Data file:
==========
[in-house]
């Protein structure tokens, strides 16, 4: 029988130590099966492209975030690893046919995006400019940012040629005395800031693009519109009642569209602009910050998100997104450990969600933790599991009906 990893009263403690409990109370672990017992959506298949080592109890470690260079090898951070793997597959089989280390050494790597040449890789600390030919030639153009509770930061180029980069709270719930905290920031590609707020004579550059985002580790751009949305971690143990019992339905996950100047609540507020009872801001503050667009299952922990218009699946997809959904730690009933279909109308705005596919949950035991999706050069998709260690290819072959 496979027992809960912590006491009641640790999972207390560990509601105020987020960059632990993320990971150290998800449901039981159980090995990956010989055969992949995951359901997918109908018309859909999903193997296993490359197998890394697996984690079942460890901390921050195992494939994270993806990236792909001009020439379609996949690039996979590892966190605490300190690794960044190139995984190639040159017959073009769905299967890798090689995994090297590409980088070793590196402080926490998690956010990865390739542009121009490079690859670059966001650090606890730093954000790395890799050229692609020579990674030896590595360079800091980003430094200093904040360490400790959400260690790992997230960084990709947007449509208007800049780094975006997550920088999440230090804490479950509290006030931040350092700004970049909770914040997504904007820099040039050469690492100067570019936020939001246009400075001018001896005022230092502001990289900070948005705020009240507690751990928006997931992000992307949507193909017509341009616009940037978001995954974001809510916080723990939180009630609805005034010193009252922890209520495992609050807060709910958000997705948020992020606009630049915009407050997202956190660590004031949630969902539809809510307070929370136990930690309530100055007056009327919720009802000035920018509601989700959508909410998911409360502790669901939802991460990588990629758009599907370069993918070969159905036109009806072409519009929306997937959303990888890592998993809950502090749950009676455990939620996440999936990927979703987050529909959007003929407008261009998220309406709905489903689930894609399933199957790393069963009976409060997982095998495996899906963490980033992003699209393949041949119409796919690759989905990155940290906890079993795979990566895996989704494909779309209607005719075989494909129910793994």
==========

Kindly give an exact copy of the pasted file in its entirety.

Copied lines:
[in-house]
């Protein structure tokens, strides 16, 4: 029988130590099966492209975030690893046919995006400019940012040629005395800031693009519109009642569209602009910050998100997104450990969600933790599991009906 990893009263403690409990109370672990017992959506298949080592109890470690260079090898951070793997597959089989280390050494790597040449890789600390030919030639153009509770930061180029980069709270719930905290920031590609707020004579550059985002580790751009949305971690143990019992339905996950100047609540507020009872801001503050667009299952922990218009699946997809959904730690009933279909109308705005596919949950035991999706050069998709260690290819072959 496979027992809960912590006491009641640790999972207390560990509601105020987020960059632990993320990971150290998800449901039981159980090995990956010989055969992949995951359901997918109908018309859909999903193997296993490359197998890394697996984690079942460890901390921050195992494939994270993806990236792909001009020439379609996949690039996979590892966190605490300190690794960044190139995984190639040159017959073009769905299967890798090689995994090297590409980088070793590196402080926490998690956010990865390739542009121009490079690859670059966001650090606890730093954000790395890799050229692609020579990674030896590595360079800091980003430094200093904040360490400790959400260690790992997230960084990709947007449509208007800049780094975006997550920088999440230090804490479950509290006030931040350092700004970049909770914040997504904007820099040039050469690492100067570019936020939001246009400075001018001896005022230092502001990289900070948005705020009240507690751990928006997931992000992307949507193909017509341009616009940037978001995954974001809510916080723990939180009630609805005034010193009252922890209520495992609050807060709910958000997705948020992020606009630049915009407050997202956190660590004031949630969902539809809510307070929370136990930690309530100055007056009327919720009802000035920018509601989700959508909410998911409360502790669901939802991460990588990629758009599907370069993918070969159905036109009806072409519009929306997937959303990888890592998993809950502090749950009676455990939620996440999936990927979703987050529909959007003929407008261009998220309406709905489903689930894609399933199957790393069963009976409060997982095998495996899906963490980033992003699209393949041949119409796919690759989905990155940290906890079993795979990566895996989704494909779309209607005719075989494909129910793994």